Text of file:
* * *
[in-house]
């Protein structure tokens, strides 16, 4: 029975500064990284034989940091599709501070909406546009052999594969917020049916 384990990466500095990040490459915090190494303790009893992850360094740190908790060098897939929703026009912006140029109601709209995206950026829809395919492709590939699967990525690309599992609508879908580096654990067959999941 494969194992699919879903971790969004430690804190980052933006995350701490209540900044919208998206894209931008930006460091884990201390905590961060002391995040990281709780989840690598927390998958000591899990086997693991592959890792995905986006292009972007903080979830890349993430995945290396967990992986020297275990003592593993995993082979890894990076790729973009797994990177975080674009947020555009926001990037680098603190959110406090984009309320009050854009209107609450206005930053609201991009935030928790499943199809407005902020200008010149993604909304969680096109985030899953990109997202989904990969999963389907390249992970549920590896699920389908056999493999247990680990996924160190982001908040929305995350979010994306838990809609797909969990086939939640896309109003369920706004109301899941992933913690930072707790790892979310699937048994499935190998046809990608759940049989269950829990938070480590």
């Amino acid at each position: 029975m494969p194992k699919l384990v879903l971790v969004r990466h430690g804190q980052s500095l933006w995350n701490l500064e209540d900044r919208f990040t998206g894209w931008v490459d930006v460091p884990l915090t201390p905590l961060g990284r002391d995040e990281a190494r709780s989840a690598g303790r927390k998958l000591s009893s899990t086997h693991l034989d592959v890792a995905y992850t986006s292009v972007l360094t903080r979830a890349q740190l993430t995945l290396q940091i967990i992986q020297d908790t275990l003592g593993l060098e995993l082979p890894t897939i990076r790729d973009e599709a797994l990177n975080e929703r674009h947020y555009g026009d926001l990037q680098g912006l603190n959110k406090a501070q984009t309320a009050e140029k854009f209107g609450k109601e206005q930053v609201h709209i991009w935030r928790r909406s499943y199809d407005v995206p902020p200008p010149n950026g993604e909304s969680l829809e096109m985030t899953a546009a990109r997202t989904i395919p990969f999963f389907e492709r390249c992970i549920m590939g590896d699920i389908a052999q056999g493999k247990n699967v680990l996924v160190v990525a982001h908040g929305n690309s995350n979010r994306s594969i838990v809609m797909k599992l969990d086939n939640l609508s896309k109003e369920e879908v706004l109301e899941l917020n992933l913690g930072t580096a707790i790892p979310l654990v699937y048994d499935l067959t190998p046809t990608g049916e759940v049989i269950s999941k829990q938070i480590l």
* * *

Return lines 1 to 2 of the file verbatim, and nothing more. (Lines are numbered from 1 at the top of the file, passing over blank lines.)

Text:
[in-house]
């Protein structure tokens, strides 16, 4: 029975500064990284034989940091599709501070909406546009052999594969917020049916 384990990466500095990040490459915090190494303790009893992850360094740190908790060098897939929703026009912006140029109601709209995206950026829809395919492709590939699967990525690309599992609508879908580096654990067959999941 494969194992699919879903971790969004430690804190980052933006995350701490209540900044919208998206894209931008930006460091884990201390905590961060002391995040990281709780989840690598927390998958000591899990086997693991592959890792995905986006292009972007903080979830890349993430995945290396967990992986020297275990003592593993995993082979890894990076790729973009797994990177975080674009947020555009926001990037680098603190959110406090984009309320009050854009209107609450206005930053609201991009935030928790499943199809407005902020200008010149993604909304969680096109985030899953990109997202989904990969999963389907390249992970549920590896699920389908056999493999247990680990996924160190982001908040929305995350979010994306838990809609797909969990086939939640896309109003369920706004109301899941992933913690930072707790790892979310699937048994499935190998046809990608759940049989269950829990938070480590």